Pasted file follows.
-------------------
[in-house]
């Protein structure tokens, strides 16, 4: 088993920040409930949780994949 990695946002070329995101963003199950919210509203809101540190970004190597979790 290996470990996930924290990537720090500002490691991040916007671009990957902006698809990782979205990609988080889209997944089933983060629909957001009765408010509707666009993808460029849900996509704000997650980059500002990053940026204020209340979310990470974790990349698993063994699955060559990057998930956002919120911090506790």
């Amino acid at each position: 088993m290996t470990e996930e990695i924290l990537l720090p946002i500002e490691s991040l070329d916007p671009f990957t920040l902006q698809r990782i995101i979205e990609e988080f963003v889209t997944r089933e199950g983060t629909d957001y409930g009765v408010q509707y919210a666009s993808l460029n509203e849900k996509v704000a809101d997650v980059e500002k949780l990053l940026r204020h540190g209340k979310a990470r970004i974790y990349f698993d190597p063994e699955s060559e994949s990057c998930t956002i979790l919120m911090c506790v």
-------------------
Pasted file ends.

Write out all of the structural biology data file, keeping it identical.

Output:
[in-house]
């Protein structure tokens, strides 16, 4: 088993920040409930949780994949 990695946002070329995101963003199950919210509203809101540190970004190597979790 290996470990996930924290990537720090500002490691991040916007671009990957902006698809990782979205990609988080889209997944089933983060629909957001009765408010509707666009993808460029849900996509704000997650980059500002990053940026204020209340979310990470974790990349698993063994699955060559990057998930956002919120911090506790």
């Amino acid at each position: 088993m290996t470990e996930e990695i924290l990537l720090p946002i500002e490691s991040l070329d916007p671009f990957t920040l902006q698809r990782i995101i979205e990609e988080f963003v889209t997944r089933e199950g983060t629909d957001y409930g009765v408010q509707y919210a666009s993808l460029n509203e849900k996509v704000a809101d997650v980059e500002k949780l990053l940026r204020h540190g209340k979310a990470r970004i974790y990349f698993d190597p063994e699955s060559e994949s990057c998930t956002i979790l919120m911090c506790v």